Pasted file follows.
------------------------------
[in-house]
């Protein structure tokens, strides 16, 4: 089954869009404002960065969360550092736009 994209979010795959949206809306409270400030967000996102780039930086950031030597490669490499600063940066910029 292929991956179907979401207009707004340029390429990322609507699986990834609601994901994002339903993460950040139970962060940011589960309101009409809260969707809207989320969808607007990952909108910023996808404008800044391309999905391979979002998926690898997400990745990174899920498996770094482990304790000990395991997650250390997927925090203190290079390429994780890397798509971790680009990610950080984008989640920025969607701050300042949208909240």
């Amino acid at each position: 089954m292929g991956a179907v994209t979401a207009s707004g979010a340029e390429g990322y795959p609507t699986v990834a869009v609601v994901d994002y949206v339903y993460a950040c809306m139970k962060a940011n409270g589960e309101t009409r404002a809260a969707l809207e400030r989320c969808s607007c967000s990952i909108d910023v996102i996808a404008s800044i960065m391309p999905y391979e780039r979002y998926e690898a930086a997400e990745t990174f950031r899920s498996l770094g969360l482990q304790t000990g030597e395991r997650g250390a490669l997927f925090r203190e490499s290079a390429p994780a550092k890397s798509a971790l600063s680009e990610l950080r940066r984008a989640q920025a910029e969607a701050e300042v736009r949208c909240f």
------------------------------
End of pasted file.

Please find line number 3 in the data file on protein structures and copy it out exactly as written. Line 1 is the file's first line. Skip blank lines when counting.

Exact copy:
């Amino acid at each position: 089954m292929g991956a179907v994209t979401a207009s707004g979010a340029e390429g990322y795959p609507t699986v990834a869009v609601v994901d994002y949206v339903y993460a950040c809306m139970k962060a940011n409270g589960e309101t009409r404002a809260a969707l809207e400030r989320c969808s607007c967000s990952i909108d910023v996102i996808a404008s800044i960065m391309p999905y391979e780039r979002y998926e690898a930086a997400e990745t990174f950031r899920s498996l770094g969360l482990q304790t000990g030597e395991r997650g250390a490669l997927f925090r203190e490499s290079a390429p994780a550092k890397s798509a971790l600063s680009e990610l950080r940066r984008a989640q920025a910029e969607a701050e300042v736009r949208c909240f």